- Foreign Re-Score: For the US release of The Neverending Story, the classical orchestra soundtrack of Klaus Doldinger was replaced in large parts by a synthesizer-based soundtrack by Moroder, much to the chagrin of director Wolfgang Petersen.
- Fun with Homophones: The title track of Knights in White Satin is a cover of the song originally known as "Nights in White Satin"; the silent "K" is Moroder's addition.
- Intercourse with You: "I Wanna Funk With You Tonite" is hardly subtle, especially considering the moaning in the background.
- Leaning on the Fourth Wall: His theme for TheNeverEndingStory fades in at the beginning and out at the end. It doesn't have a proper start or end because it's just part of... a never-ending story.
- Love Theme: As a Hollywood composer, he's written quite a number of these, most famously the enormous hit "Take My Breath Away (Love Theme from Top Gun)". His "Love Theme from Flashdance" is also well regarded.
- Medley: He did this a few times, including the B side of the first Munich Machine album (basically an instrumental medley of other Moroder hits they'd played on), the A side of Battlestar Galactica (disco-fied versions of incidental music from the TV series) and the whole of Forever Dancing (a mixture of remakes of his own greatest hits and other disco classics). The single release of "From Here To Eternity" was actually a medley of "From Here To Eternity" and "Utopia - Me Giorgio".
- New Sound Album: His early albums were schlager and bubblegum, but Knights in White Satin was his first disco album (under his own name, that is; he'd already written and produced disco albums for Donna Summer and Roberta Kelly) and "From Here To Eternity" was the biggest change, going all-electronic for the first time.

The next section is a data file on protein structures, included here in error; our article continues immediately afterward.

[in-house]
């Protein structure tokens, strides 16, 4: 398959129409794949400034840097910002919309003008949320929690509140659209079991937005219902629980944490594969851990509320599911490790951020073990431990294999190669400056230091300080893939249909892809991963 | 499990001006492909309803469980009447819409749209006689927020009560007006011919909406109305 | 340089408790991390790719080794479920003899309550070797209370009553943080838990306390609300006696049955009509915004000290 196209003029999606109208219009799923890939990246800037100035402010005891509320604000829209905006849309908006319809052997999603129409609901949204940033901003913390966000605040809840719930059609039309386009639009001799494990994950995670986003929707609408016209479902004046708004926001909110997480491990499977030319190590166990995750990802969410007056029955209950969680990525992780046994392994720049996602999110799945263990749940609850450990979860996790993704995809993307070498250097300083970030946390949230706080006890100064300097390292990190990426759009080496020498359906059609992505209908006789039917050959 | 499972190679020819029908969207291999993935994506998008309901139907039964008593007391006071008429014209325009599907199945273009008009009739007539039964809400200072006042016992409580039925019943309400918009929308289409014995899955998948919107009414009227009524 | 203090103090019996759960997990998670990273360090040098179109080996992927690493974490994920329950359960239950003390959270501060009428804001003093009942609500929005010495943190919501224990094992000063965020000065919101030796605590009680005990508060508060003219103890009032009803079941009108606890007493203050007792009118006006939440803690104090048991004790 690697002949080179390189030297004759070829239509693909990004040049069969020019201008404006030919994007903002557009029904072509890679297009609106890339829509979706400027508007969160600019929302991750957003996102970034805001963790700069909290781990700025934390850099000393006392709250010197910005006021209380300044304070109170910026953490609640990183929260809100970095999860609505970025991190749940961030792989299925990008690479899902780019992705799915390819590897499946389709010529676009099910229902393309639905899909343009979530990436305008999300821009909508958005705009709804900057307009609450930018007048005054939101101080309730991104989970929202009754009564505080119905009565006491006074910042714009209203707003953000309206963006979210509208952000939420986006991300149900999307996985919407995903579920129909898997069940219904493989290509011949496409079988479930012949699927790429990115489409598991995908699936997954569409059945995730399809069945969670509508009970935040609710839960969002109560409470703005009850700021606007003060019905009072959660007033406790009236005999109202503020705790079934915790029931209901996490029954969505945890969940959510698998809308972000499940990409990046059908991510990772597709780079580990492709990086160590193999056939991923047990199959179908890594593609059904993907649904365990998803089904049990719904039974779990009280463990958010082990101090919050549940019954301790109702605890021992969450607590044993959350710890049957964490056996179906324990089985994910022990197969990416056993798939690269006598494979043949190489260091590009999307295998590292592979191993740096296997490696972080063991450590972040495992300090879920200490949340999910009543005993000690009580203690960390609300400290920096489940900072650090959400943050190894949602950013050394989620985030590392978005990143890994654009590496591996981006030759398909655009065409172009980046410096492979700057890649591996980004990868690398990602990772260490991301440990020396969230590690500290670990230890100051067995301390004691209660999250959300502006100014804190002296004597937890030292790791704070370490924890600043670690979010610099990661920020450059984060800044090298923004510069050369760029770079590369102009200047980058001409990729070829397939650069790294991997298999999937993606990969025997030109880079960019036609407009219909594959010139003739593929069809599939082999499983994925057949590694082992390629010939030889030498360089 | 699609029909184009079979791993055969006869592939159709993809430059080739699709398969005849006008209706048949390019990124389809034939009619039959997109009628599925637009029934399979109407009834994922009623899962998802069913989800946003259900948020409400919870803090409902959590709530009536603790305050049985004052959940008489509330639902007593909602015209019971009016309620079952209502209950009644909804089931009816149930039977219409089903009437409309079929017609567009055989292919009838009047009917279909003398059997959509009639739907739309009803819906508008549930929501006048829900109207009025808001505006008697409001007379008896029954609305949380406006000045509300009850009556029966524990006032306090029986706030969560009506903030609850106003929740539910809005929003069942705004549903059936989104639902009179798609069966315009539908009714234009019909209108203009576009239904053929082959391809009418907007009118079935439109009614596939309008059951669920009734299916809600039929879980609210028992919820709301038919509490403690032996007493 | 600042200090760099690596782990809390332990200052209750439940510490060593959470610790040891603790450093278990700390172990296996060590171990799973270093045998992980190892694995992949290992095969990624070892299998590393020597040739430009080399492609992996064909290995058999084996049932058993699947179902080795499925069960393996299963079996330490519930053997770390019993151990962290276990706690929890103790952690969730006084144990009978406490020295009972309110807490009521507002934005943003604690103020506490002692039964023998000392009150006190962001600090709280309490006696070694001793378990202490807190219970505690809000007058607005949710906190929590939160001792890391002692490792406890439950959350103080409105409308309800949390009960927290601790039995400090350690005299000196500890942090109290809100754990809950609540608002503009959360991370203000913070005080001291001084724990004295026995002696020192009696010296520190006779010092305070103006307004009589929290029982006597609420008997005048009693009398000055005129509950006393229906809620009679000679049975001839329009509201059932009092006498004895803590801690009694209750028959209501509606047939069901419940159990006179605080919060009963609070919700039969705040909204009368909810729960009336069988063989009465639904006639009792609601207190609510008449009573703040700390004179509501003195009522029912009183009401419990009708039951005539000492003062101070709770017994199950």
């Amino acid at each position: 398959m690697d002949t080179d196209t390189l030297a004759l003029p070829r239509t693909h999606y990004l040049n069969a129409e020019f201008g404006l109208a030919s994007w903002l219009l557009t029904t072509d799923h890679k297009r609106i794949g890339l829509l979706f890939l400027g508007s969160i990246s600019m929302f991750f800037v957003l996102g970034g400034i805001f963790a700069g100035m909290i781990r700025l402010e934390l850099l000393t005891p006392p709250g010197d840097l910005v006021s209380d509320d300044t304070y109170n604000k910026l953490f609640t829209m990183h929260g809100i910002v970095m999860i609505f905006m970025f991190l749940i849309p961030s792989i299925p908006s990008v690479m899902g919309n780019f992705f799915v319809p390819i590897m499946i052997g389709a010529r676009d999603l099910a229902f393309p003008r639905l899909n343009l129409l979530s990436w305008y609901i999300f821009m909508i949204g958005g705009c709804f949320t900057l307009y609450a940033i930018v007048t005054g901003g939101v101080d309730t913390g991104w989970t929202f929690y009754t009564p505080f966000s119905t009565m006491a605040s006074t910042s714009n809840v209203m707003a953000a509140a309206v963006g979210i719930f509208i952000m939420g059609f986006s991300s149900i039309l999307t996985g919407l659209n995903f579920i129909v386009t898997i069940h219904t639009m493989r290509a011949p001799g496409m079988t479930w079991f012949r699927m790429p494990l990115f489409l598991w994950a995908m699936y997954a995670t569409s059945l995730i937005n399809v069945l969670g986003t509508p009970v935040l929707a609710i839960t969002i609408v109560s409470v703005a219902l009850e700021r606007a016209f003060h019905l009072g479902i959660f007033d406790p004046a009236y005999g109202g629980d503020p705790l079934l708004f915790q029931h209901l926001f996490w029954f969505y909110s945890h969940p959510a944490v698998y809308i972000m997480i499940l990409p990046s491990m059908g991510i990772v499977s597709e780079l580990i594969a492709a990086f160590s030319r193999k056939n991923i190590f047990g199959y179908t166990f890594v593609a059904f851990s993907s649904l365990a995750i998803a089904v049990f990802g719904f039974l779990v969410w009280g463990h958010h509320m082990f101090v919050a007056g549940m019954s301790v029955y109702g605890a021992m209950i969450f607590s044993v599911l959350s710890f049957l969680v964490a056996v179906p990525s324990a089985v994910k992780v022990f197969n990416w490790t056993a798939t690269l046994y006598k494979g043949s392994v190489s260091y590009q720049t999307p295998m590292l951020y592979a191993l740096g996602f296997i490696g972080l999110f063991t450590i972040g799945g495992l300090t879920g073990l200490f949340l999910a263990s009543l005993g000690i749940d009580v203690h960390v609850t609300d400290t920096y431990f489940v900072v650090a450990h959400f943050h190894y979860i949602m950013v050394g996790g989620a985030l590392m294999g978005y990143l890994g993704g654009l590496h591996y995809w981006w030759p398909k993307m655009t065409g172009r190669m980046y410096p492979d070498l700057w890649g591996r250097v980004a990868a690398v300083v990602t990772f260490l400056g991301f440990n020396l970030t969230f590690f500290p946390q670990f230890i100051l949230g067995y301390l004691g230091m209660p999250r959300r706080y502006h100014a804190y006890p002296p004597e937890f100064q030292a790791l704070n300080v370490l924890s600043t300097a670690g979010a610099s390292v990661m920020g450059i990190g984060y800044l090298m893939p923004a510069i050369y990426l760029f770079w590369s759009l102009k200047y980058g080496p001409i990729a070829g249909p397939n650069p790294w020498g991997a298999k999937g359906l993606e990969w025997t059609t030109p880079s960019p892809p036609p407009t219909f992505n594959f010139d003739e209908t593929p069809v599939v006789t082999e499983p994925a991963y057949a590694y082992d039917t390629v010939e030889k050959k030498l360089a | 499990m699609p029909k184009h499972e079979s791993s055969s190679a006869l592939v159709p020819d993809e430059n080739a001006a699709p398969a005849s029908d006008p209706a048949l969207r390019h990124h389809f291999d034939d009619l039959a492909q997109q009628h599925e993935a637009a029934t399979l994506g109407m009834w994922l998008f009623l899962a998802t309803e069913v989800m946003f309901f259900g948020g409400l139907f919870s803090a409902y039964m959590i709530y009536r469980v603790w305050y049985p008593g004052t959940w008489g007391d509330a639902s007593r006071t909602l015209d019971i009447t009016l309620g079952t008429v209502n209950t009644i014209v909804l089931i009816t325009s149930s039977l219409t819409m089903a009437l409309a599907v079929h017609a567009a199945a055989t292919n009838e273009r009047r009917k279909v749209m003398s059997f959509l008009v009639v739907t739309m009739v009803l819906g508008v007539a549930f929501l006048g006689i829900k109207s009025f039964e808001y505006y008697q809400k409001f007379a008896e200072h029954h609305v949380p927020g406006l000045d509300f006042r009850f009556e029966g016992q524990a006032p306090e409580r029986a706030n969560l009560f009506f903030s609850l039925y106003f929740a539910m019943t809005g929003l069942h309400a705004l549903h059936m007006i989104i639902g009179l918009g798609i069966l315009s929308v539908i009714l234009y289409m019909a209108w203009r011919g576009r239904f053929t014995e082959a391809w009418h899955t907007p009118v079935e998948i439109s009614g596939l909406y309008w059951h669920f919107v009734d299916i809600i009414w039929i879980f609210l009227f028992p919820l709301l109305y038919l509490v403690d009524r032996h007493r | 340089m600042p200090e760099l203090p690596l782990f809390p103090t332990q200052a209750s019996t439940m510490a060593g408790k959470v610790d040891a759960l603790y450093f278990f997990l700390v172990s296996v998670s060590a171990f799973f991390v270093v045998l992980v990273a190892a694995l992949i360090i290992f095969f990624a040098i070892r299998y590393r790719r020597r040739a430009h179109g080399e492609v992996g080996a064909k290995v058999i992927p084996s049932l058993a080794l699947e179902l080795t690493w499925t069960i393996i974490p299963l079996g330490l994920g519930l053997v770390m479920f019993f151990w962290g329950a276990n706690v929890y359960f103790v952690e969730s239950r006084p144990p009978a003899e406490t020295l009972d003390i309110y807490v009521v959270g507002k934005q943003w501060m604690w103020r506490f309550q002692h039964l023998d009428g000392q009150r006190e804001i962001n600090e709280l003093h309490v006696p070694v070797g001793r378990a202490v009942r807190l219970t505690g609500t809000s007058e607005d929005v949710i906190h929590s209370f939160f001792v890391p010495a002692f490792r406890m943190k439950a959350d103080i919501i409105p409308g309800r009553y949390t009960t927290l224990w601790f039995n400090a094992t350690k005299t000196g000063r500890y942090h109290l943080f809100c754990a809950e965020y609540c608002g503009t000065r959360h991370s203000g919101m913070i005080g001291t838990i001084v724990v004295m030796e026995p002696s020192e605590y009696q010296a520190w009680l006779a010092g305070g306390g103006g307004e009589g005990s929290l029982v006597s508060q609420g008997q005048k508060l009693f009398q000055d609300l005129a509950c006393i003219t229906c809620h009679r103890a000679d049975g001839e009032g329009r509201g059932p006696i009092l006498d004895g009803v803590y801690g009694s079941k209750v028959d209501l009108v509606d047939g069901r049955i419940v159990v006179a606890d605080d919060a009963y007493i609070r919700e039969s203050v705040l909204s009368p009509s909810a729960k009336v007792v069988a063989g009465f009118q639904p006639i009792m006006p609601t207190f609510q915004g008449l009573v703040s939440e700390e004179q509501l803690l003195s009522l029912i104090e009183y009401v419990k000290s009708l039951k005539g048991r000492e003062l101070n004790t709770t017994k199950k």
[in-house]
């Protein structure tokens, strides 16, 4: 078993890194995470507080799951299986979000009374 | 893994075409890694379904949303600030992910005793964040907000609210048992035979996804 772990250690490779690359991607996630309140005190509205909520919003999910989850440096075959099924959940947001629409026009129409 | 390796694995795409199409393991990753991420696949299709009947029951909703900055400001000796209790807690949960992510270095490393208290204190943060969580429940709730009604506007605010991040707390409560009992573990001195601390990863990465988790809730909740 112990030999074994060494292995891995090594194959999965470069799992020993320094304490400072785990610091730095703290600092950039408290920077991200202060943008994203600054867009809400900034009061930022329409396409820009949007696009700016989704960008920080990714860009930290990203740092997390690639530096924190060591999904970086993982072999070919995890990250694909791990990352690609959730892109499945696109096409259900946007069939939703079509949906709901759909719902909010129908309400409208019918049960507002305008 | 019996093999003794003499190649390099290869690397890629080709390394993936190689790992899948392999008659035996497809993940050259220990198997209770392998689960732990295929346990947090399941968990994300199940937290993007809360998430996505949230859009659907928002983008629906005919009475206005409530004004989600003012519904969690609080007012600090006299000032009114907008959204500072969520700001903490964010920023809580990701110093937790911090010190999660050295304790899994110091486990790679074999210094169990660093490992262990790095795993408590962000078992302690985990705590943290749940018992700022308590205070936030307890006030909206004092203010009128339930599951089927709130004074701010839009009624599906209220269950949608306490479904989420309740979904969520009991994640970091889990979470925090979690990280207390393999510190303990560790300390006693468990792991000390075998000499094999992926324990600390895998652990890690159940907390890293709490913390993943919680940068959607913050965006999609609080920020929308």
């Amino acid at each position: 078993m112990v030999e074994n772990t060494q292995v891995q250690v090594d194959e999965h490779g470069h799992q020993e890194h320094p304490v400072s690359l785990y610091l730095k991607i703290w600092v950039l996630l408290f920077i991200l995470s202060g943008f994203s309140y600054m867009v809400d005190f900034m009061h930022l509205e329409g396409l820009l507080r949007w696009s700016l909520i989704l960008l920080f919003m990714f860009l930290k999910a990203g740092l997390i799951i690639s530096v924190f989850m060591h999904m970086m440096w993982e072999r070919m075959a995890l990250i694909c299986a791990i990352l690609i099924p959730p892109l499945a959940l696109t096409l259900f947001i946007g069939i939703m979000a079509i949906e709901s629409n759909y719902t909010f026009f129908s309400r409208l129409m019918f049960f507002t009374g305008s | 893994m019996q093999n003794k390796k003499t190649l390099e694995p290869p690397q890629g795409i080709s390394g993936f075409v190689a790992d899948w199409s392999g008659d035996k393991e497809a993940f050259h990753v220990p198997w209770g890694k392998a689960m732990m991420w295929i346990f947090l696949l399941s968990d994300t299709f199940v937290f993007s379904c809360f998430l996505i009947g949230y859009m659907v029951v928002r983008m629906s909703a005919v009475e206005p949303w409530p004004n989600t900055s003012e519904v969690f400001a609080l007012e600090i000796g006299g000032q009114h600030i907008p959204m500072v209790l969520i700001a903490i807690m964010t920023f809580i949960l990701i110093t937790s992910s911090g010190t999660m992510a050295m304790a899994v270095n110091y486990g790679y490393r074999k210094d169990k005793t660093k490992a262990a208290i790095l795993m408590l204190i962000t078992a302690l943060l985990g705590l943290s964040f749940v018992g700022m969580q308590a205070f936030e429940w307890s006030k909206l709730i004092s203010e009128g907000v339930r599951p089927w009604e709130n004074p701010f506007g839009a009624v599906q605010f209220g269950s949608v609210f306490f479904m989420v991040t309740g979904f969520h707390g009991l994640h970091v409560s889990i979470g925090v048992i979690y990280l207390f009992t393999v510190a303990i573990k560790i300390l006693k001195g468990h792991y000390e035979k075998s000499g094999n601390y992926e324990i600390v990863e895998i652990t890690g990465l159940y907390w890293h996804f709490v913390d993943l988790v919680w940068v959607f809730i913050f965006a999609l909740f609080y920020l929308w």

- Pop-Star Composer: He's done a lot of work in this vein. Among his more notable efforts, he composed the soundtrack for Midnight Express (the first electronic score to win an Oscar), Flashdance (winning his second Oscar for the title song), Scarface, Top Gun ("Take My Breath Away" was another Oscar winner) and the 1984 restoration of Metropolis as well as significant contributions to soundtracks such as The Neverending Story, Superman III and Electric Dreams.
- Porn Stache: Along with a pair of Cool Shades, his mustache became one of his signature elements. The Novation Morodernova, a special version of the Mininova virtual-analog synthesizer pre-loaded with all kinds of typical Moroder sounds, is covered in outlines of shades and staches. And after Daft Punk brought him back into the limelight, he even regrew his trademark stache.
- Record Producer: Legendary Electronic, Pop and Disco producer. Donna Summer and Sparks are among his most significant production credits.
- In an interesting twist, he had his own album E=MC2 mostly produced by his then-protégé Harold Faltermeyer ("with a little help from Giorgio").
- Self-Referential Track Placement: On the Knights In White Satin album, the song "In The Middle of the Night" appears between the two halves of the title track.
- Spoken Word in Music: